Authors: Emma Prince
Tags: #Romance, #Medieval Romance, #Scottish Highlander, #Historical Romance, #Highlander, #Scottish Highlands, #Warriors
|Number I of|
Sinclair Brothers Trilogy
|Emma Prince (2014)|
|Tags:||Romance, Medieval Romance, Scottish Highlander, Historical Romance, Love Story, Warrior, Highland Warriors, Highland, Highlands, Highlanders, Highlander, Scots, Scotland, Scotland Highland, Scotland Highlands, Scottish, Scottish Highlands, Scottish Higlander, Scottish Medieval Romance, Warriors|
He was out for revenge...
Laird Robert Sinclair would stop at nothing to exact revenge on Lord Raef Warren, the English scoundrel who had brought war to his doorstep and razed his lands and people. Leaving his clan in the Highlands to conduct covert attacks in the borderlands, Robert lives to be a thorn in Warren’s side.
So when he finds a beautiful English lass on her way to marry Warren, he whisks her away to the Highlands with a plan to ransom her back to her dastardly fiance.
She would not be controlled...
Lady Alwin Hewett had no idea when she left her father’s manor to marry a man she had never met that she would instead be kidnapped by a Highland rogue out for vengeance. But she refuses to be a pawn in any man’s game. So when she learns that Robert has had them secretly wed, she will stop at nothing to regain her freedom.
But her heart may have other plans…
Sinclair Brothers Trilogy
Text Copyright © Emma Prince
All rights reserved
Roslin, Scottish Highlands
Robert Sinclair wiped his bloodied blade on the sleeve
of a dead Englishman. As he returned his sword to its scabbard, he let his eyes
scan over his lands. The brown grasses of winter were barely visible underneath
the bodies; though some were Scottish, most wore the armor and colors of the
English. His clan’s men, along with the McKays and Sutherlands, had managed,
after three bloody engagements, to defeat the English army sent by Edward I to
steal their ancestral lands. While all the Scots present would celebrate this
victory long into the night, Robert had a personal stake in the outcome. Roslin
land, and as Laird of the Sinclairs, it was his duty above all
to protect his people and their homes.
“You fought well, Robert,” Burke said at Robert’s side.
Robert’s right-hand man and closest friend let his eyes survey the battlefield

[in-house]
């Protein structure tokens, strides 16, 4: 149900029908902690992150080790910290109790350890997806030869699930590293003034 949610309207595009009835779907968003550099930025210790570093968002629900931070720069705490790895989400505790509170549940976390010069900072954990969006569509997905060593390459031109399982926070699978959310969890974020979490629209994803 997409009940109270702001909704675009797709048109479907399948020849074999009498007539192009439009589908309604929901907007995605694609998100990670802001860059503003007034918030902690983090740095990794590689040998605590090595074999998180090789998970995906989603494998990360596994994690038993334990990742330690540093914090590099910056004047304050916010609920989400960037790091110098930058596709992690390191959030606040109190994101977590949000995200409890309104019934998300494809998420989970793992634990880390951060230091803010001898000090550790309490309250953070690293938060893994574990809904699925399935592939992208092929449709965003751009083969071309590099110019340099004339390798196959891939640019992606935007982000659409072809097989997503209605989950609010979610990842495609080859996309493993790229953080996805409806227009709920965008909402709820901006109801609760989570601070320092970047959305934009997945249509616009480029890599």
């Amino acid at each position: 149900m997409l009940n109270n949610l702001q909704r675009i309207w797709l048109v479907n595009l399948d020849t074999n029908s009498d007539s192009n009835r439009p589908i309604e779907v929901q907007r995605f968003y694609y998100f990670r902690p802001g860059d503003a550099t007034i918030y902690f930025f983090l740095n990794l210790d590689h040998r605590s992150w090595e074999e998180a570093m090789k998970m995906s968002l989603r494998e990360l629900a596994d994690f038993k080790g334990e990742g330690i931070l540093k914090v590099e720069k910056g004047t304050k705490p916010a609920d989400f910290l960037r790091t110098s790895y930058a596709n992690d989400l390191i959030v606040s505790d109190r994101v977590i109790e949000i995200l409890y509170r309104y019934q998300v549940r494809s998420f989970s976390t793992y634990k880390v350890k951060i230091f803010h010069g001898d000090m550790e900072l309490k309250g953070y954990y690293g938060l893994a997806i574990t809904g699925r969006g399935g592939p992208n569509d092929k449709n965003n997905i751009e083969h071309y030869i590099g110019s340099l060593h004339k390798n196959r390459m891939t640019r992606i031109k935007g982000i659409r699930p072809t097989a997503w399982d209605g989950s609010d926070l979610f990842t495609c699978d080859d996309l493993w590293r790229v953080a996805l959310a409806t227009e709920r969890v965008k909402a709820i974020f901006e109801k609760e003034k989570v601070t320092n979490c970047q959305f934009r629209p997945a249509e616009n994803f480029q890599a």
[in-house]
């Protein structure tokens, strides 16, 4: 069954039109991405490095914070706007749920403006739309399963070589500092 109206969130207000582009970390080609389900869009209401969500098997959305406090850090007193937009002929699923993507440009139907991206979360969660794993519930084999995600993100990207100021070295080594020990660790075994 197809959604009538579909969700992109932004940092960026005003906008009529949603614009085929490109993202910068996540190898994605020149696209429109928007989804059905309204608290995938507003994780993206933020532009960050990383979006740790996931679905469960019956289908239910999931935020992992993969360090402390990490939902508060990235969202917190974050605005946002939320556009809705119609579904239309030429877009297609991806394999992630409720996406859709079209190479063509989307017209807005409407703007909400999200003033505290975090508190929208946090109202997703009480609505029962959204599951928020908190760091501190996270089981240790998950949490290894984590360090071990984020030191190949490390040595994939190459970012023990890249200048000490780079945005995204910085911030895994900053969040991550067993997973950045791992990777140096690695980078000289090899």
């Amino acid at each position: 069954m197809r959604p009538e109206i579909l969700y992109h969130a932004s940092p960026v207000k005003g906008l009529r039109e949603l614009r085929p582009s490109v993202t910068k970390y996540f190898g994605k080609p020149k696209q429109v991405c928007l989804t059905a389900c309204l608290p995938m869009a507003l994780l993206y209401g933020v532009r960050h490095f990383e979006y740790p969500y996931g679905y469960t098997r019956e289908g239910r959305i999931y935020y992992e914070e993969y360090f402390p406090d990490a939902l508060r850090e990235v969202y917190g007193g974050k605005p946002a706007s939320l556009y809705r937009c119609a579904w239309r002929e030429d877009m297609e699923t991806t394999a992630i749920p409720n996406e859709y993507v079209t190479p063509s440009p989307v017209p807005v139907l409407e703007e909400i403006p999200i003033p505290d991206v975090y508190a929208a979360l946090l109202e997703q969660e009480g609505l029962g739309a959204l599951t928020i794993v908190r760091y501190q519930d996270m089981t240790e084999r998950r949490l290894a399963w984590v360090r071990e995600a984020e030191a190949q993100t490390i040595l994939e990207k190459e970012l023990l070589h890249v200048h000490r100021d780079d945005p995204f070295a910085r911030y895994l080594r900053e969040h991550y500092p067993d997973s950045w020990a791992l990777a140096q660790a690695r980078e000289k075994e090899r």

before facing Robert. The two clasped arms, glad to have survived the day,
though it wasn’t merely chance that had seen them through. Robert had heard
whispers, then murmurs, then shouts rippling through the English army when the
red Sinclair plaid was spotted. And a few English soldiers had actually turned
tail and run when they recognized him at the front of his men. Apparently his
reputation as one of the deadliest sword wielders in all the Highlands had
reached the English. The years of training, fighting with his brothers, and
eventually the enemy were paying off. He hadn’t been a boy for a long time, but
he felt like more than a man today—like a true Laird. “Aye, we did well for our
people,” Robert replied. After a pause, Burke asked with a shadow of
hesitation, “And what of Warren?”
Robert clenched his fists at his sides, feeling the
heat of battle rise in him once more despite the icy breeze rippling his kilt.
Only one man had eluded the death he brought down upon his enemies—Raef Warren.
“Escaped. He ran like the coward he is,” he rasped through gritted teeth.
Just as the English had heard rumors of Robert and the
Sinclairs’ lethal skill, Warren’s reputation for cruelty and trickery preceded
him on the battlefield; Robert had come across the snake a year earlier during
one of many tense negotiations between several Scottish clans and the English
nobles who sought to control them. Though a capable fighter, Warren preferred
subterfuge over direct confrontation. He had been a key player in the breakdown
of negotiations between the Scots and the English, counterfeiting missives
between clan chiefs that hinted at a surprise attack. Those forged missives had
nearly drawn blood that day in negotiations, and they certainly had led to the
bloodshed at Robert’s feet on this bleak afternoon. Robert had caught a glimpse
of the man in the conflict that had ended just an hour ago, but Warren had
“His time will come,” Burke said, just as much anger
in his voice as was in his Laird’s. Robert spat on the ground in frustration,